Take 15 Series Interview Recorded 25 Mar 2020
Panics and Pandemics: What We Can Learn from the Past
Pandemic panic has engulfed financial markets. In this timely and wide-ranging extended episode, financial economist Robert F. Bruner, co-author of The Panic of 1907: Lessons Learned from the Market's Perfect Storm, discusses the 1907 panic, what the Spanish Flu can teach us about the Novel Coronavirus (COVID-19) crisis, facts versus fiction when it comes to financial crises, how investors can identify signs of recovery, and leadership lessons in times of crisis.
The Take 15 Series is a collection of illuminating, short conversations with noted economists, best-selling authors, leading researchers, and successful practitioners on topics ranging from geopolitics and whistleblowing to irrationality and outlooks
About the Speaker(s)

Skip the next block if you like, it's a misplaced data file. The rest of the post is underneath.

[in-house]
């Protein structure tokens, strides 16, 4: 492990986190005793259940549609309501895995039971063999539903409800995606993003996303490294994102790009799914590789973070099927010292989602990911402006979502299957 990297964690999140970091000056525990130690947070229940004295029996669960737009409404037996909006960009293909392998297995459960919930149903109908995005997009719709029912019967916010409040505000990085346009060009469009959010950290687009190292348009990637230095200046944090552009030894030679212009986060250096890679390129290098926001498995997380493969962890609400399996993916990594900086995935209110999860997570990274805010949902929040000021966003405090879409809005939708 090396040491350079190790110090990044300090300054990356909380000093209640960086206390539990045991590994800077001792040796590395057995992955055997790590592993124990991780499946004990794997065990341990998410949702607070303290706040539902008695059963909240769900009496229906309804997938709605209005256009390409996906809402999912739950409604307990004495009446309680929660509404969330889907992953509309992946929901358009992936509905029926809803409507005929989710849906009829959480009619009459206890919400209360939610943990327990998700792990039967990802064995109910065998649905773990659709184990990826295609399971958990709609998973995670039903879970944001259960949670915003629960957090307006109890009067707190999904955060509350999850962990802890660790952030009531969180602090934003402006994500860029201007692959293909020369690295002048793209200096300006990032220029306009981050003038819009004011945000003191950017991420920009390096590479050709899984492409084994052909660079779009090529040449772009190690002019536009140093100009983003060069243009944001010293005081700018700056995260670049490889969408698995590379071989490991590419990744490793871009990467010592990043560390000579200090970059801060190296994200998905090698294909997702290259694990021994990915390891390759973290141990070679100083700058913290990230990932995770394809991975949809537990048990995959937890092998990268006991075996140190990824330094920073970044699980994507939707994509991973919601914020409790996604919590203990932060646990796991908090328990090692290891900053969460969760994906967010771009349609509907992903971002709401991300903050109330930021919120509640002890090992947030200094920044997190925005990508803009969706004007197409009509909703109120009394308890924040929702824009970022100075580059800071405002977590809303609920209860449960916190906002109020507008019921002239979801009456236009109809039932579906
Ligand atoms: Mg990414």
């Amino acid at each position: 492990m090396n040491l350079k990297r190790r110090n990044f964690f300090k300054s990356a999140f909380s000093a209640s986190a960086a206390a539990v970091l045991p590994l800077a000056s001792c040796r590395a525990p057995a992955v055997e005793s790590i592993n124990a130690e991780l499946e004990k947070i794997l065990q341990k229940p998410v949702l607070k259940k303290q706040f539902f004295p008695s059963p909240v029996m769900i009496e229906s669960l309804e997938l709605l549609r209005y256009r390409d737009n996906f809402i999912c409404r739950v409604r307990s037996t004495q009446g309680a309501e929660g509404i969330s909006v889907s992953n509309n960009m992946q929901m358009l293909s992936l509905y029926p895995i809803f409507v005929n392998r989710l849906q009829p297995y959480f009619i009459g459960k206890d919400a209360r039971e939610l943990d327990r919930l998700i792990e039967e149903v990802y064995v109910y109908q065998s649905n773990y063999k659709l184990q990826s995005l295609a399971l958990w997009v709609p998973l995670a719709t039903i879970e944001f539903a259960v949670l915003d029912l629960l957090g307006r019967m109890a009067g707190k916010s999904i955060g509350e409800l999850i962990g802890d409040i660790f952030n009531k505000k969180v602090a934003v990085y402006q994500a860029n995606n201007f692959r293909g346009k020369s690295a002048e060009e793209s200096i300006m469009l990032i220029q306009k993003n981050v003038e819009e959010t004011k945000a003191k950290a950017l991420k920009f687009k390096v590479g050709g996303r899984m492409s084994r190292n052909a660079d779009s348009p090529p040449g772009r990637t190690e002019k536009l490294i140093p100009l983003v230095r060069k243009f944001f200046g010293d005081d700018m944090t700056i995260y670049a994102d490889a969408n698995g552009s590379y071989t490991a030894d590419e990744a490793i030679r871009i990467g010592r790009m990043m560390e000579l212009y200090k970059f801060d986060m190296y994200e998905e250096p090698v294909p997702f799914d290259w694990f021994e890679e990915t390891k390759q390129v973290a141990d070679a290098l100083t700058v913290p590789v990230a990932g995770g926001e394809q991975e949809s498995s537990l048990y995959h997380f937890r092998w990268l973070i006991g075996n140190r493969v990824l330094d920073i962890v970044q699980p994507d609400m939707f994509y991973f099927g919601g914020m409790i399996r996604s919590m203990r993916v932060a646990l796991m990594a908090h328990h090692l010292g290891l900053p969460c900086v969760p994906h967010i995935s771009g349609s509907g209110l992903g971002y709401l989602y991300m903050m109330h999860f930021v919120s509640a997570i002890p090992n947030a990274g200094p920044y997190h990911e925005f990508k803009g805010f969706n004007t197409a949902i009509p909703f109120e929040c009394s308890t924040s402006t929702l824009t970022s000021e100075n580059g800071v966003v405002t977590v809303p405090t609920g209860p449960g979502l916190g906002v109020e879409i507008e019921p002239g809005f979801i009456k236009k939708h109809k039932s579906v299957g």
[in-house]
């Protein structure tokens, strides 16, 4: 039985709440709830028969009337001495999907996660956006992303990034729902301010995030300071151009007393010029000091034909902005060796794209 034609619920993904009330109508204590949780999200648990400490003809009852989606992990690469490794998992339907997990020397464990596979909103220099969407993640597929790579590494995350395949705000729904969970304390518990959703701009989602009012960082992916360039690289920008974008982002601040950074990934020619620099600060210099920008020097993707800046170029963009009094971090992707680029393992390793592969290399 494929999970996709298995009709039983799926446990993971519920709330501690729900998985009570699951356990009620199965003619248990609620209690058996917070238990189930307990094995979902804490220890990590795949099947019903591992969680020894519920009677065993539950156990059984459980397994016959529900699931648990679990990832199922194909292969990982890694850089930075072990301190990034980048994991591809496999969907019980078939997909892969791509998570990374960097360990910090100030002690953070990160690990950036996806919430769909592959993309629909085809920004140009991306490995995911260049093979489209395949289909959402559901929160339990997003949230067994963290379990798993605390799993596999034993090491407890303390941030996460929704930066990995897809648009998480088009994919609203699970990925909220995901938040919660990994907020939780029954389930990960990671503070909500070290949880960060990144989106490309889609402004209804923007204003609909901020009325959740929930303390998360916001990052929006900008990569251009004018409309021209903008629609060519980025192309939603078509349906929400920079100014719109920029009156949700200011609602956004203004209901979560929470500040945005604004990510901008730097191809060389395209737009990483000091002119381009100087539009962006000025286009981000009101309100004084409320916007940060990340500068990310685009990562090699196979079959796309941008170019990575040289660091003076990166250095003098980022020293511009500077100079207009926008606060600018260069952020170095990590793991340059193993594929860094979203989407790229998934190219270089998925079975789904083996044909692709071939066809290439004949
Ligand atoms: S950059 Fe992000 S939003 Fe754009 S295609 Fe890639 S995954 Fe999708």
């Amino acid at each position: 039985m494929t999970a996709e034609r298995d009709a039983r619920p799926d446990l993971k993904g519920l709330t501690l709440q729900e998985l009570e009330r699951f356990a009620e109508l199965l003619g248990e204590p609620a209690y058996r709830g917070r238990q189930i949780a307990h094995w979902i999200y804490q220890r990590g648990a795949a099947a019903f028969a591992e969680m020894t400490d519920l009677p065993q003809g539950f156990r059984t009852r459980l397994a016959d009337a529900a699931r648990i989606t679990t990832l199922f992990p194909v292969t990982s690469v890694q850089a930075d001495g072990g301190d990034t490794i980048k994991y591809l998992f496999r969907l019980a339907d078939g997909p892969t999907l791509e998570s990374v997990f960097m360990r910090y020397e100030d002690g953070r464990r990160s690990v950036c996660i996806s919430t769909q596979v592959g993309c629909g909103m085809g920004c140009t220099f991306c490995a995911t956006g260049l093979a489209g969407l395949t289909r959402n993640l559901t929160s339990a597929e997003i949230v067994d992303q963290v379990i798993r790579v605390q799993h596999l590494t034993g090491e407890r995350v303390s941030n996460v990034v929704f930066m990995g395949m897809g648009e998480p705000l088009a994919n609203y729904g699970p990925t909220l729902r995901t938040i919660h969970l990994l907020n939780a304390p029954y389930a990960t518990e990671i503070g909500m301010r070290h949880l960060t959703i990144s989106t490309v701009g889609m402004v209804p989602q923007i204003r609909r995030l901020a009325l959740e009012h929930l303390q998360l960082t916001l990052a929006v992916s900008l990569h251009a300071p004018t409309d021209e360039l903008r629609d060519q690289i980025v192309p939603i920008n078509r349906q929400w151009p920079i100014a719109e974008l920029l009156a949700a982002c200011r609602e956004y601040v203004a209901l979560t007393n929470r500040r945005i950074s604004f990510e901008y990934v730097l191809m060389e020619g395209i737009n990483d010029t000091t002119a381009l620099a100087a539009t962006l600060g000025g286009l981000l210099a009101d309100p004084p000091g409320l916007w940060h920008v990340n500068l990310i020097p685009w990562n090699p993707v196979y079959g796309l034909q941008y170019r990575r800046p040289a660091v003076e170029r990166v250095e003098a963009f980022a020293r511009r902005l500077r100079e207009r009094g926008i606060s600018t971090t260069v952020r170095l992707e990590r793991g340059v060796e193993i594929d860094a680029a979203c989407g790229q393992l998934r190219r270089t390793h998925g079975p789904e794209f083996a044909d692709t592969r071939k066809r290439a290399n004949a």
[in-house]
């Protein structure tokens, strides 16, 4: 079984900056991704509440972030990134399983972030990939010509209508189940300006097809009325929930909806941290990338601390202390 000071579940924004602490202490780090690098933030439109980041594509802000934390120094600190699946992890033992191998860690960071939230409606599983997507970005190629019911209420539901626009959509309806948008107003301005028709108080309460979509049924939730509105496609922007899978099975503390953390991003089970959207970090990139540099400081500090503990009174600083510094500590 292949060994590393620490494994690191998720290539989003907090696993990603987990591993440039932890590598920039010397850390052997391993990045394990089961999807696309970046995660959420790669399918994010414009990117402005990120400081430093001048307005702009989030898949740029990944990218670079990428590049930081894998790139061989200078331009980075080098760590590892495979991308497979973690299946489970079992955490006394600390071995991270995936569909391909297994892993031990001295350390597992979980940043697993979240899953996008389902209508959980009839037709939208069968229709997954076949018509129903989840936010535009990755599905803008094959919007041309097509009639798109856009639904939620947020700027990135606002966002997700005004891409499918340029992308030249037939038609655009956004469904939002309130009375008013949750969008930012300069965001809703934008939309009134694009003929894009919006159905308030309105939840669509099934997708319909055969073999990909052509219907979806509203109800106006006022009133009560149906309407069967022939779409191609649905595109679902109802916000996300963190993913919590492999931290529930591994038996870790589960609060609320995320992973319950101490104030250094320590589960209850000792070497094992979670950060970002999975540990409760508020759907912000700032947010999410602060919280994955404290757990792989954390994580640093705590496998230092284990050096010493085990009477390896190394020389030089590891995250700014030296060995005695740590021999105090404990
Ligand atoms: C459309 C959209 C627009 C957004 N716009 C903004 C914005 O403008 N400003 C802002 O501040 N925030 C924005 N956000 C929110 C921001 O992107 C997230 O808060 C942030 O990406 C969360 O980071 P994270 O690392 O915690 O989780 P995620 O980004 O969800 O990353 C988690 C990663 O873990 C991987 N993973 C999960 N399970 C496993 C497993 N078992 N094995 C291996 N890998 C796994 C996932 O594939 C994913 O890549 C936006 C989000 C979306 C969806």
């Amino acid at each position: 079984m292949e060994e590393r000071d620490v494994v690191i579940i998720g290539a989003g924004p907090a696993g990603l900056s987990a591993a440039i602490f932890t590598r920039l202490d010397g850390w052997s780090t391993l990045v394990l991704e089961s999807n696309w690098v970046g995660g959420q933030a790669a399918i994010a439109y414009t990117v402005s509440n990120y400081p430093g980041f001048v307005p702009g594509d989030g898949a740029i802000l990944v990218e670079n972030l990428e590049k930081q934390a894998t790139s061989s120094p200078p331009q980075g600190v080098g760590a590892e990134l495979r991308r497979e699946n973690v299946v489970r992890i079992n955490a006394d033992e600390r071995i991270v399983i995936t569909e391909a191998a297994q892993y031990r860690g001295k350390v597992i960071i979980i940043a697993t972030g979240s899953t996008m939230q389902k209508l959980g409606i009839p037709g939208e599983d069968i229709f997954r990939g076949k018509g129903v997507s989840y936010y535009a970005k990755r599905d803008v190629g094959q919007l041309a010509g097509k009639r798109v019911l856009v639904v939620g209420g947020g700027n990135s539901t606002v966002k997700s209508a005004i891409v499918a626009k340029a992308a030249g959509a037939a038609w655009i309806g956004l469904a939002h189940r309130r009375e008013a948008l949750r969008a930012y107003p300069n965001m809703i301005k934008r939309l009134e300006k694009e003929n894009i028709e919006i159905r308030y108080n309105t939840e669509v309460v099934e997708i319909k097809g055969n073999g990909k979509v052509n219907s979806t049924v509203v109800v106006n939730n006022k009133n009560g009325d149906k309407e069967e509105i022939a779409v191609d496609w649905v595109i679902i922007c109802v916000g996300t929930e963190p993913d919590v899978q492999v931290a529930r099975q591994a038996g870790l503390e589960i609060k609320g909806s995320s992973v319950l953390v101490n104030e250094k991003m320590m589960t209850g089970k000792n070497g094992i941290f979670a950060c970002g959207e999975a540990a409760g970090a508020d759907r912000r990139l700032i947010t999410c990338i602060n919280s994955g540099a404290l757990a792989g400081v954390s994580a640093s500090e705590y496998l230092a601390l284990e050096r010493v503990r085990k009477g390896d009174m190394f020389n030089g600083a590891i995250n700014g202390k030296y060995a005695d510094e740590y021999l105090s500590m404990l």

Robert Bruner is a university professor at the University of Virginia and Distinguished Professor of Business Administration and Dean Emeritus of the Darden School of Business. He has also held visiting appointments at Harvard University and Columbia University in the United States, INSEAD in France, and IESE in Spain. He is the author, co-author, or editor of more than 20 books on finance, management, and teaching. A faculty member since 1982 and winner of leading teaching awards at the University of Virginia and within the Commonwealth of Virginia, he teaches and conducts research in finance and management. As a financial economist, he is best known for his research on mergers and acquisitions, corporate finance, and financial panics. He is the author and co-author of over 300 teaching case studies and of Case Studies in Finance, now in its eighth edition. His book The Panic of 1907 (co-authored with Sean Carr) commenced his current area of research, the causes and consequences of financial crises. As dean of the Darden School from 2005 to 2015, he chartered or led a series of initiatives that revised Darden’s curriculum and program offerings, raised the profile of admitted students, hired a new generation of faculty and staff, improved the diversity of the Darden community, raised over $165 million in new funds, and saw Darden’s rankings rise to the Top 10 of U.S. schools. From 2007 to 2009, he served as a member of the board of directors of the Graduate Management Admission Council, which administers the GMAT entrance exam for business schools. And, from 2009 to 2011, he chaired the board of the Consortium for Graduate Study in Management, an alliance of leading American business schools and top corporations in the U.S. that aims to enhance diversity in business education and leadership. He has served on the boards of various nonprofit organizations, including the Darden School Foundation and two for-profit corporations. In 2012, Poets & Quants and CNNMoney/Fortune named him “Dean of the Year.”